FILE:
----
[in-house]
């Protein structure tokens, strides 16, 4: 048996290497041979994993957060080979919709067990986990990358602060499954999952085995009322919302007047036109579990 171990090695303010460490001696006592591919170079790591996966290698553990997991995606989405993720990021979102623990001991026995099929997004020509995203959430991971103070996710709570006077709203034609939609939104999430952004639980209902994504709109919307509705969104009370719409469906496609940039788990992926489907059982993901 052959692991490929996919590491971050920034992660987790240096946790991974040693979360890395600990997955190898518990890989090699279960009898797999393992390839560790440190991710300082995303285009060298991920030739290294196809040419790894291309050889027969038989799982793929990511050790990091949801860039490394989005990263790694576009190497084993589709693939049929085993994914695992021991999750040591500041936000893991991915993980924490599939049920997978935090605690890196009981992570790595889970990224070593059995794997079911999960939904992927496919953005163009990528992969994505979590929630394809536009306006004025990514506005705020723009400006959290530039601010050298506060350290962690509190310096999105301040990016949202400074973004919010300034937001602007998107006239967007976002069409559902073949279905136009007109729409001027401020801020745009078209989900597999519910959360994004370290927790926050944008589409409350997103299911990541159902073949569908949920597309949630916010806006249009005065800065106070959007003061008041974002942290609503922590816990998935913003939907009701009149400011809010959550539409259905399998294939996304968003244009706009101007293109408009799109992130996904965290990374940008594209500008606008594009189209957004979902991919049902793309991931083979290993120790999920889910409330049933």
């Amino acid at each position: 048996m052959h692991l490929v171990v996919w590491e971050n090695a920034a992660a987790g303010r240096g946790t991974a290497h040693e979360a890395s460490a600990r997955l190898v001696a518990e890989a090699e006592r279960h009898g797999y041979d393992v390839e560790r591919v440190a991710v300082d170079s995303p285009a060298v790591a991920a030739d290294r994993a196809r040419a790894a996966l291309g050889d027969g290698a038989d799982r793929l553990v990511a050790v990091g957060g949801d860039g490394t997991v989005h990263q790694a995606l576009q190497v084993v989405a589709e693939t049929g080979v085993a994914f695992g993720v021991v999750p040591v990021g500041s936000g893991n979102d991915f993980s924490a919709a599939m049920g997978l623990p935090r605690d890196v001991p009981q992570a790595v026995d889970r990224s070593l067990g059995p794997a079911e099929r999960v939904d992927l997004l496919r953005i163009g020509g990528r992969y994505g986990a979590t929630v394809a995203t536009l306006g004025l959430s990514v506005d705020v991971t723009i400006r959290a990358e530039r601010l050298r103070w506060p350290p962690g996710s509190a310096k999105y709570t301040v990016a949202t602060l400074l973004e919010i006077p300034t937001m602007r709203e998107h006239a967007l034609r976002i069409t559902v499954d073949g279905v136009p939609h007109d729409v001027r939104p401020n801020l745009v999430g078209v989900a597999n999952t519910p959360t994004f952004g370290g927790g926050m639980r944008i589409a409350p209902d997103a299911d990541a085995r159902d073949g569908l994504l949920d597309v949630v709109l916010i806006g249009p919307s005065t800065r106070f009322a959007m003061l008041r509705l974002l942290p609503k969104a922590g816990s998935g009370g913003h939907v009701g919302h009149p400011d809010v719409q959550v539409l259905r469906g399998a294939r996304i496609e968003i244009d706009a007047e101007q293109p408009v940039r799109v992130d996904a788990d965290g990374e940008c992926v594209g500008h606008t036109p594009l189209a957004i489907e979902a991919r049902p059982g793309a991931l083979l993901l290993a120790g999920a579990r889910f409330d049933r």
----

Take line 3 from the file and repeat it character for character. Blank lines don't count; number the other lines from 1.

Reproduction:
């Amino acid at each position: 048996m052959h692991l490929v171990v996919w590491e971050n090695a920034a992660a987790g303010r240096g946790t991974a290497h040693e979360a890395s460490a600990r997955l190898v001696a518990e890989a090699e006592r279960h009898g797999y041979d393992v390839e560790r591919v440190a991710v300082d170079s995303p285009a060298v790591a991920a030739d290294r994993a196809r040419a790894a996966l291309g050889d027969g290698a038989d799982r793929l553990v990511a050790v990091g957060g949801d860039g490394t997991v989005h990263q790694a995606l576009q190497v084993v989405a589709e693939t049929g080979v085993a994914f695992g993720v021991v999750p040591v990021g500041s936000g893991n979102d991915f993980s924490a919709a599939m049920g997978l623990p935090r605690d890196v001991p009981q992570a790595v026995d889970r990224s070593l067990g059995p794997a079911e099929r999960v939904d992927l997004l496919r953005i163009g020509g990528r992969y994505g986990a979590t929630v394809a995203t536009l306006g004025l959430s990514v506005d705020v991971t723009i400006r959290a990358e530039r601010l050298r103070w506060p350290p962690g996710s509190a310096k999105y709570t301040v990016a949202t602060l400074l973004e919010i006077p300034t937001m602007r709203e998107h006239a967007l034609r976002i069409t559902v499954d073949g279905v136009p939609h007109d729409v001027r939104p401020n801020l745009v999430g078209v989900a597999n999952t519910p959360t994004f952004g370290g927790g926050m639980r944008i589409a409350p209902d997103a299911d990541a085995r159902d073949g569908l994504l949920d597309v949630v709109l916010i806006g249009p919307s005065t800065r106070f009322a959007m003061l008041r509705l974002l942290p609503k969104a922590g816990s998935g009370g913003h939907v009701g919302h009149p400011d809010v719409q959550v539409l259905r469906g399998a294939r996304i496609e968003i244009d706009a007047e101007q293109p408009v940039r799109v992130d996904a788990d965290g990374e940008c992926v594209g500008h606008t036109p594009l189209a957004i489907e979902a991919r049902p059982g793309a991931l083979l993901l290993a120790g999920a579990r889910f409330d049933r």